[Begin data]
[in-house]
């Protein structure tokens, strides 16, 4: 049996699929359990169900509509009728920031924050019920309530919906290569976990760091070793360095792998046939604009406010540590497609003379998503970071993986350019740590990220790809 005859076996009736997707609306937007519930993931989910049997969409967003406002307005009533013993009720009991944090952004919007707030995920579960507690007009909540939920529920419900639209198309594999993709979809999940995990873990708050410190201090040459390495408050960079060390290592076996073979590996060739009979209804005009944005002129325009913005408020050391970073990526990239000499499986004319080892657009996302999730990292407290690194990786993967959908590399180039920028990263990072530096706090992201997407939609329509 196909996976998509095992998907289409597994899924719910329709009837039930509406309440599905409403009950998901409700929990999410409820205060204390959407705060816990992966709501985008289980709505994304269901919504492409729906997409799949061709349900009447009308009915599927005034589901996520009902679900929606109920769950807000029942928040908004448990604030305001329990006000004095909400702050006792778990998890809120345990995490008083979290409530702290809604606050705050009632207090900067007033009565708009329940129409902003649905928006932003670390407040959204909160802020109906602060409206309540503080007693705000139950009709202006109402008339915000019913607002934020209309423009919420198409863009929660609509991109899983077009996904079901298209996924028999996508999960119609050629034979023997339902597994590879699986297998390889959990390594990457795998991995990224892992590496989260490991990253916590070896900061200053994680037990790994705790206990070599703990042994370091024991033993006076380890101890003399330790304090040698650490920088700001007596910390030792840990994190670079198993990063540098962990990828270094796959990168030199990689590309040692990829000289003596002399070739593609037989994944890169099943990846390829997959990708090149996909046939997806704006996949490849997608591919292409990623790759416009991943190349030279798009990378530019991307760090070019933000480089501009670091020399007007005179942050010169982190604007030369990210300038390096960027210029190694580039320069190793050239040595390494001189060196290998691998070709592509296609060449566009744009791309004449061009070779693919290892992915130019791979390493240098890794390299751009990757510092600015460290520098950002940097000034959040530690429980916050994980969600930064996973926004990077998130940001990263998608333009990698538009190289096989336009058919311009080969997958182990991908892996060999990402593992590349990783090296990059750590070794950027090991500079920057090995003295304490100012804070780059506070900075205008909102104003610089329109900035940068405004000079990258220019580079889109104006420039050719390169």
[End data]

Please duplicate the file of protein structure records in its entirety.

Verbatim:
[in-house]
């Protein structure tokens, strides 16, 4: 049996699929359990169900509509009728920031924050019920309530919906290569976990760091070793360095792998046939604009406010540590497609003379998503970071993986350019740590990220790809 005859076996009736997707609306937007519930993931989910049997969409967003406002307005009533013993009720009991944090952004919007707030995920579960507690007009909540939920529920419900639209198309594999993709979809999940995990873990708050410190201090040459390495408050960079060390290592076996073979590996060739009979209804005009944005002129325009913005408020050391970073990526990239000499499986004319080892657009996302999730990292407290690194990786993967959908590399180039920028990263990072530096706090992201997407939609329509 196909996976998509095992998907289409597994899924719910329709009837039930509406309440599905409403009950998901409700929990999410409820205060204390959407705060816990992966709501985008289980709505994304269901919504492409729906997409799949061709349900009447009308009915599927005034589901996520009902679900929606109920769950807000029942928040908004448990604030305001329990006000004095909400702050006792778990998890809120345990995490008083979290409530702290809604606050705050009632207090900067007033009565708009329940129409902003649905928006932003670390407040959204909160802020109906602060409206309540503080007693705000139950009709202006109402008339915000019913607002934020209309423009919420198409863009929660609509991109899983077009996904079901298209996924028999996508999960119609050629034979023997339902597994590879699986297998390889959990390594990457795998991995990224892992590496989260490991990253916590070896900061200053994680037990790994705790206990070599703990042994370091024991033993006076380890101890003399330790304090040698650490920088700001007596910390030792840990994190670079198993990063540098962990990828270094796959990168030199990689590309040692990829000289003596002399070739593609037989994944890169099943990846390829997959990708090149996909046939997806704006996949490849997608591919292409990623790759416009991943190349030279798009990378530019991307760090070019933000480089501009670091020399007007005179942050010169982190604007030369990210300038390096960027210029190694580039320069190793050239040595390494001189060196290998691998070709592509296609060449566009744009791309004449061009070779693919290892992915130019791979390493240098890794390299751009990757510092600015460290520098950002940097000034959040530690429980916050994980969600930064996973926004990077998130940001990263998608333009990698538009190289096989336009058919311009080969997958182990991908892996060999990402593992590349990783090296990059750590070794950027090991500079920057090995003295304490100012804070780059506070900075205008909102104003610089329109900035940068405004000079990258220019580079889109104006420039050719390169």